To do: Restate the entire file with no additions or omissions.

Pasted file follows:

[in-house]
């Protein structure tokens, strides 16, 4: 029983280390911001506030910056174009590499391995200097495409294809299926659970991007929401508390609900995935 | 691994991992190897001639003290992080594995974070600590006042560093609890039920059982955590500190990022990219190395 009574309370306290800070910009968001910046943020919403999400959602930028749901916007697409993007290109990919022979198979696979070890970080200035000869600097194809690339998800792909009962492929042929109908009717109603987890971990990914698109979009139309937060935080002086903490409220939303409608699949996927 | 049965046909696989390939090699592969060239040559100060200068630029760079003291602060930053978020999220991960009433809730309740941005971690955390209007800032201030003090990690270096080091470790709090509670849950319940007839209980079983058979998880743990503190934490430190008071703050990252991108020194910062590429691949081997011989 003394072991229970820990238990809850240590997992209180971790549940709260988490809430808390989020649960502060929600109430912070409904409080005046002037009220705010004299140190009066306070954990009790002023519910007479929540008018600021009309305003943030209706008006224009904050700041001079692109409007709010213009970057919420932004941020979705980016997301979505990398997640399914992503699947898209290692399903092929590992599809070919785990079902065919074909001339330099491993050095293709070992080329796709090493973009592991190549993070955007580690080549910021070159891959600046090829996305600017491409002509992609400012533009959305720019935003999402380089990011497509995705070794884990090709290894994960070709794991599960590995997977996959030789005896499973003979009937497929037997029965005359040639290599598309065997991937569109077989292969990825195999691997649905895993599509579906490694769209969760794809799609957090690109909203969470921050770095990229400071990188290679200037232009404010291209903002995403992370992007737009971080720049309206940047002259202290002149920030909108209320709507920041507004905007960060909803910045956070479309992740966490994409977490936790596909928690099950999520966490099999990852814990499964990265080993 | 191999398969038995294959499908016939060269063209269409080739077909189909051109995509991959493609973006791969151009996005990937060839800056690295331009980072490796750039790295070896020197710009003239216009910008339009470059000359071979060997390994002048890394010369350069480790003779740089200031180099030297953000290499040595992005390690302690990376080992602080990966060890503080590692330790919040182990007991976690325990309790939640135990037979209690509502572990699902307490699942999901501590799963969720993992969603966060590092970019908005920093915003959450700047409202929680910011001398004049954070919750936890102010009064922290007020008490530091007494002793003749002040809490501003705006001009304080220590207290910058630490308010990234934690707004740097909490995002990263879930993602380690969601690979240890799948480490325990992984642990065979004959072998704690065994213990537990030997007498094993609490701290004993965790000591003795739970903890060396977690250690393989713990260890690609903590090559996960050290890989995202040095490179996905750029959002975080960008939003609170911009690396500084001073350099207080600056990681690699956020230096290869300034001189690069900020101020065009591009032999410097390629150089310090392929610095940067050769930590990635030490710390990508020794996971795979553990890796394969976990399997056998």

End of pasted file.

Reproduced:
[in-house]
């Protein structure tokens, strides 16, 4: 029983280390911001506030910056174009590499391995200097495409294809299926659970991007929401508390609900995935 | 691994991992190897001639003290992080594995974070600590006042560093609890039920059982955590500190990022990219190395 009574309370306290800070910009968001910046943020919403999400959602930028749901916007697409993007290109990919022979198979696979070890970080200035000869600097194809690339998800792909009962492929042929109908009717109603987890971990990914698109979009139309937060935080002086903490409220939303409608699949996927 | 049965046909696989390939090699592969060239040559100060200068630029760079003291602060930053978020999220991960009433809730309740941005971690955390209007800032201030003090990690270096080091470790709090509670849950319940007839209980079983058979998880743990503190934490430190008071703050990252991108020194910062590429691949081997011989 003394072991229970820990238990809850240590997992209180971790549940709260988490809430808390989020649960502060929600109430912070409904409080005046002037009220705010004299140190009066306070954990009790002023519910007479929540008018600021009309305003943030209706008006224009904050700041001079692109409007709010213009970057919420932004941020979705980016997301979505990398997640399914992503699947898209290692399903092929590992599809070919785990079902065919074909001339330099491993050095293709070992080329796709090493973009592991190549993070955007580690080549910021070159891959600046090829996305600017491409002509992609400012533009959305720019935003999402380089990011497509995705070794884990090709290894994960070709794991599960590995997977996959030789005896499973003979009937497929037997029965005359040639290599598309065997991937569109077989292969990825195999691997649905895993599509579906490694769209969760794809799609957090690109909203969470921050770095990229400071990188290679200037232009404010291209903002995403992370992007737009971080720049309206940047002259202290002149920030909108209320709507920041507004905007960060909803910045956070479309992740966490994409977490936790596909928690099950999520966490099999990852814990499964990265080993 | 191999398969038995294959499908016939060269063209269409080739077909189909051109995509991959493609973006791969151009996005990937060839800056690295331009980072490796750039790295070896020197710009003239216009910008339009470059000359071979060997390994002048890394010369350069480790003779740089200031180099030297953000290499040595992005390690302690990376080992602080990966060890503080590692330790919040182990007991976690325990309790939640135990037979209690509502572990699902307490699942999901501590799963969720993992969603966060590092970019908005920093915003959450700047409202929680910011001398004049954070919750936890102010009064922290007020008490530091007494002793003749002040809490501003705006001009304080220590207290910058630490308010990234934690707004740097909490995002990263879930993602380690969601690979240890799948480490325990992984642990065979004959072998704690065994213990537990030997007498094993609490701290004993965790000591003795739970903890060396977690250690393989713990260890690609903590090559996960050290890989995202040095490179996905750029959002975080960008939003609170911009690396500084001073350099207080600056990681690699956020230096290869300034001189690069900020101020065009591009032999410097390629150089310090392929610095940067050769930590990635030490710390990508020794996971795979553990890796394969976990399997056998």